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Internet economy presents a major opportunity for Africa

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Internet access infrastructure is no longer the roadblock to Internet adoption, says Internet society.
Internet access infrastructure is no longer the roadblock to Internet adoption, says Internet society.

Many African countries have made significant progress toward creating an Internet sector, with broad sector reforms and focus on increasing broadband availability. However, there is still much work to be done to strengthen the Internet sector and to create an Internet economy in Africa.

This is according to a report by Internet Society titled "Promoting the African Internet Economy" which looks at Internet adoption and usage by companies and governments throughout Africa.

The study says Internet access infrastructure is no longer the roadblock to Internet adoption that it once was. While it is not available to everyone, and not affordable to all people, in many countries mobile broadband is now available to a far higher proportion of the population than are using it, it adds.

A focus on building the Internet sector is critical for development, but will have an ultimately limited impact on the size of the economy, says Internet Society.

The study says the Internet's contribution to gross domestic product (GDP) in Africa is low relative to other developed and emerging economies. Internet-based companies currently represent a single digit percentage of the economy of most African countries, it adds.

In developed countries, the Internet contributes up to 3.7% of GDP on average, while in African countries it's just 1.1%, says the report. In Organisation for Economic Co-operation and Development countries the Internet sector makes up 3% to 5% of the workforce countries, but in developing countries only 1%.

Policy must focus on deepening the Internet sector, to ensure all users and organisations can go online, with good quality access that is affordable and supported by online skills training, says the study.

Two areas of focus should be: online platforms that can support further online growth, ranging from mobile money services to online employment platforms and supporting entrepreneurial efforts to allow innovative new companies to emerge, says Internet Society. These platforms themselves can grow into entire ecosystems that propel broader economic growth, it adds.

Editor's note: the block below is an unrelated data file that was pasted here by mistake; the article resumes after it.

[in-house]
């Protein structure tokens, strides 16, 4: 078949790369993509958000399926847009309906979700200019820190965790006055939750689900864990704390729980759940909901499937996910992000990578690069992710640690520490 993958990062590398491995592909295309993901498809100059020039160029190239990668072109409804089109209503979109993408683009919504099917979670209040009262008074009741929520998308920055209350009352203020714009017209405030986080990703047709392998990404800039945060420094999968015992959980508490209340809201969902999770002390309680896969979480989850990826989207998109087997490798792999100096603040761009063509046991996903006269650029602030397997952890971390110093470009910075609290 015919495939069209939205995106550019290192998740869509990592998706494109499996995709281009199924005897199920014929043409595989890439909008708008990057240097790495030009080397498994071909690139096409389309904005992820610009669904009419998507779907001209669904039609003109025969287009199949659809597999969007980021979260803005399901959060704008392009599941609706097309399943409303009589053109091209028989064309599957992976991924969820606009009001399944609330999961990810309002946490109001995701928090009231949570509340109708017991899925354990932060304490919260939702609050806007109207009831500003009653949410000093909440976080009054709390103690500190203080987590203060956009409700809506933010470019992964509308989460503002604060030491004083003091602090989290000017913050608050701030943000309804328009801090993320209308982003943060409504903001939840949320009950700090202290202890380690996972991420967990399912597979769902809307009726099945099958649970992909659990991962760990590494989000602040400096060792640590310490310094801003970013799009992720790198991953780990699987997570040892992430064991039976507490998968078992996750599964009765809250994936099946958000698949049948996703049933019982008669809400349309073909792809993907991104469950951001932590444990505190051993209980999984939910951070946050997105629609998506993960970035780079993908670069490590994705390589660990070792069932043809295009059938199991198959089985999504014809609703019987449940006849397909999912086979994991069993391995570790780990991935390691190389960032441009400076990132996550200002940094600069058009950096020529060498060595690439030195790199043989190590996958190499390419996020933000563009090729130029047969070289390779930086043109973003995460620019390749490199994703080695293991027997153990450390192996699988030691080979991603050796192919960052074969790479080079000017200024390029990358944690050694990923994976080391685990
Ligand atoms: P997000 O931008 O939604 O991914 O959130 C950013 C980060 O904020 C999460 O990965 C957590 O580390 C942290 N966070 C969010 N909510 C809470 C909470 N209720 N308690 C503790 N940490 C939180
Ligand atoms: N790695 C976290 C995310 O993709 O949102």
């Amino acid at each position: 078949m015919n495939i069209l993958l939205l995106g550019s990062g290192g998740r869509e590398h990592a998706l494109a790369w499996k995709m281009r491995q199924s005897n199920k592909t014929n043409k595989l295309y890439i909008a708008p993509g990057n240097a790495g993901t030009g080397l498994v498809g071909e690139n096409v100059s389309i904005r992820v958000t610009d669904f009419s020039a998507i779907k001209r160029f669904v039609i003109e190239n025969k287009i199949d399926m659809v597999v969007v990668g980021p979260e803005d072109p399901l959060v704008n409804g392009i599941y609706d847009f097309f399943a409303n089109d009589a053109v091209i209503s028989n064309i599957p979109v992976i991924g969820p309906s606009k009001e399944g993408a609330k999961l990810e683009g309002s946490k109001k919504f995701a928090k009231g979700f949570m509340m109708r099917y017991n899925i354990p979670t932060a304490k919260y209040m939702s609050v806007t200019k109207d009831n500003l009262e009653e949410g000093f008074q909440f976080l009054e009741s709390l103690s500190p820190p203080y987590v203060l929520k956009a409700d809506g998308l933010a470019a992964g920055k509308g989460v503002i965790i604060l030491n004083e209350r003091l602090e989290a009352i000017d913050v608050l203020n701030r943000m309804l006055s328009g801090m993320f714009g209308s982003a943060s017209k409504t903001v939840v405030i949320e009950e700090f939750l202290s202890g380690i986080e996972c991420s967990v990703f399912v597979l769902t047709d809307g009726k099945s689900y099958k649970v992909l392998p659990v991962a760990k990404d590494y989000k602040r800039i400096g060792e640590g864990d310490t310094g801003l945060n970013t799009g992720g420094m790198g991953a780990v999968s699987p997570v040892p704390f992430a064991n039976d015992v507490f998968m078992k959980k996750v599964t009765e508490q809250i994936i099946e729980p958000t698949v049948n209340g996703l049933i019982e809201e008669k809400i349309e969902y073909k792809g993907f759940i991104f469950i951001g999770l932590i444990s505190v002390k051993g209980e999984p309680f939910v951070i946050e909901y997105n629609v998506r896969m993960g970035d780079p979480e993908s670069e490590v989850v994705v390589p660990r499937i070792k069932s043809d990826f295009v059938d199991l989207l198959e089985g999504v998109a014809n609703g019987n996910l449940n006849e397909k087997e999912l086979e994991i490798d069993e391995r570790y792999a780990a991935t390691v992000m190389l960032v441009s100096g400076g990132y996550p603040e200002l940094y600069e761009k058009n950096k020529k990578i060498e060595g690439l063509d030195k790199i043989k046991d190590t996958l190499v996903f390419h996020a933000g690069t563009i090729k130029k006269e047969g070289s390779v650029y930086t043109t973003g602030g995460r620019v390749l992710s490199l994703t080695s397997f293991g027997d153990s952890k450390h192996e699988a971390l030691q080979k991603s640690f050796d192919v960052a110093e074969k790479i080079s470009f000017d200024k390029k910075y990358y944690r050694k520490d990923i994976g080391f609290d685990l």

"The result will be an Internet economy that offers business-to-consumer services online with new opportunities for all citizens, business-to-business services to make the economy more efficient, and e-government services for all that are inclusive and reach all citizens." This will enable growth and opportunities within the country, while also allowing all in the country to fully interact with the global digital economy, buying and selling goods, and providing services around the world, says the study.

If the Internet begins to match or exceed the levels seen in other countries, the impact on the continent's economic and social development could be immense, says the study. As it stands today, there are already signs of growth of the Internet economy in some African nations - but there is great disparity across and within countries on the continent, it added.

However, a thriving Internet economy in Africa could be put at risk by the increasing number of Internet shutdowns in the region, says Internet Society.

Africa needs a secure and reliable Internet infrastructure that users trust to bring large and small businesses online, along with governments and other social services," says Dawit Bekele, Africa region bureau director for Internet Society.

"In addition to the economic costs, Internet shutdowns also affect trust. If people don't know whether they will have connectivity, they can no longer rely on that connectivity to build Internet-based businesses. This will affect entrepreneurs in greatest need of digital-led innovation for their own future, and the future of the Internet economy in Africa."

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